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HomeNews Reports‘Punishment for pre-marital sex is 100 lashes in Islam’: Allahabad HC refuses protection to...

‘Punishment for pre-marital sex is 100 lashes in Islam’: Allahabad HC refuses protection to an interfaith live-in couple as they don’t intend to marry soon

The court said, ‘Zina has been defined as any sexual intercourse except that between husband and wife, such premarital sex is not permissible in Islam, any sexual, lustful, affectionate acts such as kissing, touching, staring, etc. are "Haram" in Islam before marriage’

On the 24th of June, the Allahabad High Court dismissed a plea for police protection filed by an Interfaith Live-In couple. The couple had come to seek the court’s protection against alleged harassment by the Police. While dismissing the plea, the High Court observed that in Islam, any sexual, lustful, affectionate acts such as kissing, touching, staring, etc before marriage is prohibited. 

The court observed that the couple, a 29-year-old Hindu woman and a 30-year-old Muslim man, did not show any intention to marry soon. Subsequently, the two-judge bench comprising Justices Sangeeta Chandra and Narendra Kumar Johari stated that according to Muslim law, sexual relations outside of marriage are not recognised.

The court said, “Zina which has been defined as any sexual intercourse except that between husband and wife includes both extramarital sex and premarital sex and is often translated as fornication in English. Such premarital sex is not permissible in Islam. In fact, any sexual, lustful, affectionate acts such as kissing, touching, staring, etc. are “Haram” in Islam before marriage because these are considered parts of ‘Zina’ which may lead to actual ‘Zina’ itself.”

The bench added, “The punishment for such offence according to Quran (chapter 24) is a hundred lashes for the unmarried male and female who commit fornication together with the punishment prescribed by the ‘Sunnah’ for the married male and female that is stoning to death.”

The Petitioner’s claim and major observations by the Court

Essentially, the petitioners claimed that they are facing harassment from the police. Claiming that they come under the ambit of the Apex Court’s ruling in the case of Lata Singh vs. the State of UP (2006), the couple claimed that they should be given protection by the Court.  

The court remarked that the Supreme Court’s opinions on ‘live-in’ relationships “cannot be considered to promote such relationships”. Referring to previous cases which touched on the subject of Live-In relationships vis-a-vis laws of the land, the court titled its remark in favour of the institution of marriage.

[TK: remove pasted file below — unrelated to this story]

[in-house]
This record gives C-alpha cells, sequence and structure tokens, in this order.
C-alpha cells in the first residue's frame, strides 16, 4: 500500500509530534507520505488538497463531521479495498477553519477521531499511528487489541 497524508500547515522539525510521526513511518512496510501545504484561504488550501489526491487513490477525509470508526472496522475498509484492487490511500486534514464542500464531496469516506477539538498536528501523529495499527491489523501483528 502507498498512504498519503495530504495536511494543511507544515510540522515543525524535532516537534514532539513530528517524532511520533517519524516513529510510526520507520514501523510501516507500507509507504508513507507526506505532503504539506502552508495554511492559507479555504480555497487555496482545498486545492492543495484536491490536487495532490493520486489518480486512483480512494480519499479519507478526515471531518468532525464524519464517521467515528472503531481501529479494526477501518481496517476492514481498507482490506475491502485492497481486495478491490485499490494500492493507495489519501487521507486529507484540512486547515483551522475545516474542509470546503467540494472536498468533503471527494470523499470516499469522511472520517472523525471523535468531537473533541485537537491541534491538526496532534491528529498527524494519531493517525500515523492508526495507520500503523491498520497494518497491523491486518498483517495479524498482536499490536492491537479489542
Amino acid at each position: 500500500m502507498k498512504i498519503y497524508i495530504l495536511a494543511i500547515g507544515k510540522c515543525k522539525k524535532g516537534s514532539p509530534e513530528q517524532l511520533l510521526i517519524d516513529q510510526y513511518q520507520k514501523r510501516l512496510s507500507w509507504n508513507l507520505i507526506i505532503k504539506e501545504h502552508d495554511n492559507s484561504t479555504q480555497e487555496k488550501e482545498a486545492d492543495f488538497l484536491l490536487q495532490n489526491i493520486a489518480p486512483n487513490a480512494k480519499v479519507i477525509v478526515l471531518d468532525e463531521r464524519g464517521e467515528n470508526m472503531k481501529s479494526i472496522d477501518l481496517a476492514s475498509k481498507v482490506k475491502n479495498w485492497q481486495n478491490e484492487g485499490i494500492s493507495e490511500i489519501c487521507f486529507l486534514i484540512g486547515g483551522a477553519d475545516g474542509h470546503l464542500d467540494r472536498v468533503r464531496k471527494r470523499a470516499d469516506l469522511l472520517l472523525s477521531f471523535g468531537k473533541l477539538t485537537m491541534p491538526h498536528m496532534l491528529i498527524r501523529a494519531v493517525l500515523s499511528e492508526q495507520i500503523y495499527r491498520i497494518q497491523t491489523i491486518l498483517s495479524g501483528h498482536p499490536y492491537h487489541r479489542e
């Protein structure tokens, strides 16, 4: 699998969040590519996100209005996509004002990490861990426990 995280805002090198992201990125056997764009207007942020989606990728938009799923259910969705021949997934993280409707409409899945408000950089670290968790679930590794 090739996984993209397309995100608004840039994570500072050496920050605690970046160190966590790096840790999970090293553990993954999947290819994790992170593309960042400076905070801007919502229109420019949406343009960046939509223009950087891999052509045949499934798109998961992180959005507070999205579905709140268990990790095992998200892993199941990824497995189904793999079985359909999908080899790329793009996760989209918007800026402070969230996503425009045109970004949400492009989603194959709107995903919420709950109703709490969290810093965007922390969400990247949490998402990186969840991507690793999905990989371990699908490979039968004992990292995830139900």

The Court stated, “The Observations of the Supreme Court as aforesaid however cannot be considered to promote such relationships. Law traditionally has been biased in favour of marriage. It reserves many rights and privileges to married persons to preserve and encourage the institution of marriage. the Supreme Court is simply accepting a social reality and it has no intention to unravel the fabric of Indian family life.”

The Court stated that on several occasions, the Supreme Court observed that section 125 CrPC is not meant for granting maintenance to the “other woman” – a case where a man, having a living lawfully wedded wife, either marries for a second time or starts living with a concubine. 

The Court further noted that the apex court refused to broaden the definition of the term “wife” mentioned in section 125 of the CrPC to include live-in partners seeking maintenance claims.

The court’s ruling highlighted the importance of raising awareness among young individuals about the emotional, societal, and legal challenges that can arise from being in a live-in relationship.

The court observed that in this particular instance, the petitioners have only claimed that, since they are of legal age, they have the right to live with whomever they choose. However, the mother of one of the petitioners had expressed her dissatisfaction with this relationship. The Court remarked that writ jurisdiction is not made out in such matters of dispute between two private parties. 

The Court observed, “Writ jurisdiction being extraordinary jurisdiction is not made to resolve such type of dispute between two private parties. We believe that it is a social problem which can be uprooted socially and not by the intervention of the Writ Court in the garb of violation of Article 21 of the Constitution of India unless harassment is established beyond doubt.”

Other remedial measures available

The Court also stated that if a live-in couple faces genuine issues with their parents or relatives who interfere with their live-in relationship, to the extent that their lives are threatened, they have the freedom to take certain actions. These actions include filing a First Information Report (FIR) under Section 154 (1) or Section 154 (3) of the Criminal Procedure Code (CrPC) with the Police, submitting an application under Section 156 (3) of the CrPC to the appropriate Court, or initiating a complaint case under Section 200 of the CrPC.

The Honourable High Court made these observations while dismissing the protection plea (against police harassment) filed by an interfaith couple. They had alleged that the mother of the woman was unhappy with their Live-In relationship and lodged an FIR against them. 

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